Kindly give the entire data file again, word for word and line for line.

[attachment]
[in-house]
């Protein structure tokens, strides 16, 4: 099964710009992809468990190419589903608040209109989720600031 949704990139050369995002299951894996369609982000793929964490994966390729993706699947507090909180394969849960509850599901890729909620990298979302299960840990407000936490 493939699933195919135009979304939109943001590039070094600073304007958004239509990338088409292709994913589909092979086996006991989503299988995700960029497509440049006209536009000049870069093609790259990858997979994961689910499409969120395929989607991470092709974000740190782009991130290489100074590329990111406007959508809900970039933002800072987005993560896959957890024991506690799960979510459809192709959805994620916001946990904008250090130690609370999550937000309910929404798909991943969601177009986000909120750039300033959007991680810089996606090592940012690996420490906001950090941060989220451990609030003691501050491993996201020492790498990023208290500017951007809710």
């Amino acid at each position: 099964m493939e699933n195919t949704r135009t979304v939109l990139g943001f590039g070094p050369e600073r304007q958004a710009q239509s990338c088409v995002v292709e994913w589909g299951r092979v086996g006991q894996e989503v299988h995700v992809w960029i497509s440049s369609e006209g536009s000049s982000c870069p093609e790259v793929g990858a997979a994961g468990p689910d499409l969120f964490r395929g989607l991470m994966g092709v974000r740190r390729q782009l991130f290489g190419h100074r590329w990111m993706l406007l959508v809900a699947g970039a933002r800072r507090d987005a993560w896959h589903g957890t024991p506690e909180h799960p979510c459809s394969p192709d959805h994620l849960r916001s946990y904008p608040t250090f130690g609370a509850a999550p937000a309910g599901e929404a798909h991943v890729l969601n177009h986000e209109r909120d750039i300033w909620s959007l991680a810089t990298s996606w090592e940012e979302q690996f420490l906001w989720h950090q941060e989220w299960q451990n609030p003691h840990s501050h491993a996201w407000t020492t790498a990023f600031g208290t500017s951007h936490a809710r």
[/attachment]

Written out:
[in-house]
């Protein structure tokens, strides 16, 4: 099964710009992809468990190419589903608040209109989720600031 949704990139050369995002299951894996369609982000793929964490994966390729993706699947507090909180394969849960509850599901890729909620990298979302299960840990407000936490 493939699933195919135009979304939109943001590039070094600073304007958004239509990338088409292709994913589909092979086996006991989503299988995700960029497509440049006209536009000049870069093609790259990858997979994961689910499409969120395929989607991470092709974000740190782009991130290489100074590329990111406007959508809900970039933002800072987005993560896959957890024991506690799960979510459809192709959805994620916001946990904008250090130690609370999550937000309910929404798909991943969601177009986000909120750039300033959007991680810089996606090592940012690996420490906001950090941060989220451990609030003691501050491993996201020492790498990023208290500017951007809710």
């Amino acid at each position: 099964m493939e699933n195919t949704r135009t979304v939109l990139g943001f590039g070094p050369e600073r304007q958004a710009q239509s990338c088409v995002v292709e994913w589909g299951r092979v086996g006991q894996e989503v299988h995700v992809w960029i497509s440049s369609e006209g536009s000049s982000c870069p093609e790259v793929g990858a997979a994961g468990p689910d499409l969120f964490r395929g989607l991470m994966g092709v974000r740190r390729q782009l991130f290489g190419h100074r590329w990111m993706l406007l959508v809900a699947g970039a933002r800072r507090d987005a993560w896959h589903g957890t024991p506690e909180h799960p979510c459809s394969p192709d959805h994620l849960r916001s946990y904008p608040t250090f130690g609370a509850a999550p937000a309910g599901e929404a798909h991943v890729l969601n177009h986000e209109r909120d750039i300033w909620s959007l991680a810089t990298s996606w090592e940012e979302q690996f420490l906001w989720h950090q941060e989220w299960q451990n609030p003691h840990s501050h491993a996201w407000t020492t790498a990023f600031g208290t500017s951007h936490a809710r």